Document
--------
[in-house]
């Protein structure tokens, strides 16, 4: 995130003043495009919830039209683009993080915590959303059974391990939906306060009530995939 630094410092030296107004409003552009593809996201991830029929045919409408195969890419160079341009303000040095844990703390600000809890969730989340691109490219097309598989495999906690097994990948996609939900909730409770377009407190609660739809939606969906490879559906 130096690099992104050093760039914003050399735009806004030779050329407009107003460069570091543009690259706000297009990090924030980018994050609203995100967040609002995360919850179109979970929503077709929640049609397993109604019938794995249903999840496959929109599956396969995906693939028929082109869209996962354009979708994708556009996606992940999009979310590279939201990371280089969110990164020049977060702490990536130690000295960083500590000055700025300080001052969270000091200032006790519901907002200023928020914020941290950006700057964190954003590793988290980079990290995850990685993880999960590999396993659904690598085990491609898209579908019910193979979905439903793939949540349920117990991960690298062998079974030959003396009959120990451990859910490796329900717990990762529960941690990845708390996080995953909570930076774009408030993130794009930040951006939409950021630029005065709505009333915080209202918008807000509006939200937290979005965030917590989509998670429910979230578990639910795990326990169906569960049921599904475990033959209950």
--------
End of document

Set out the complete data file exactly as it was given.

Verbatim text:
[in-house]
């Protein structure tokens, strides 16, 4: 995130003043495009919830039209683009993080915590959303059974391990939906306060009530995939 630094410092030296107004409003552009593809996201991830029929045919409408195969890419160079341009303000040095844990703390600000809890969730989340691109490219097309598989495999906690097994990948996609939900909730409770377009407190609660739809939606969906490879559906 130096690099992104050093760039914003050399735009806004030779050329407009107003460069570091543009690259706000297009990090924030980018994050609203995100967040609002995360919850179109979970929503077709929640049609397993109604019938794995249903999840496959929109599956396969995906693939028929082109869209996962354009979708994708556009996606992940999009979310590279939201990371280089969110990164020049977060702490990536130690000295960083500590000055700025300080001052969270000091200032006790519901907002200023928020914020941290950006700057964190954003590793988290980079990290995850990685993880999960590999396993659904690598085990491609898209579908019910193979979905439903793939949540349920117990991960690298062998079974030959003396009959120990451990859910490796329900717990990762529960941690990845708390996080995953909570930076774009408030993130794009930040951006939409950021630029005065709505009333915080209202918008807000509006939200937290979005965030917590989509998670429910979230578990639910795990326990169906569960049921599904475990033959209950």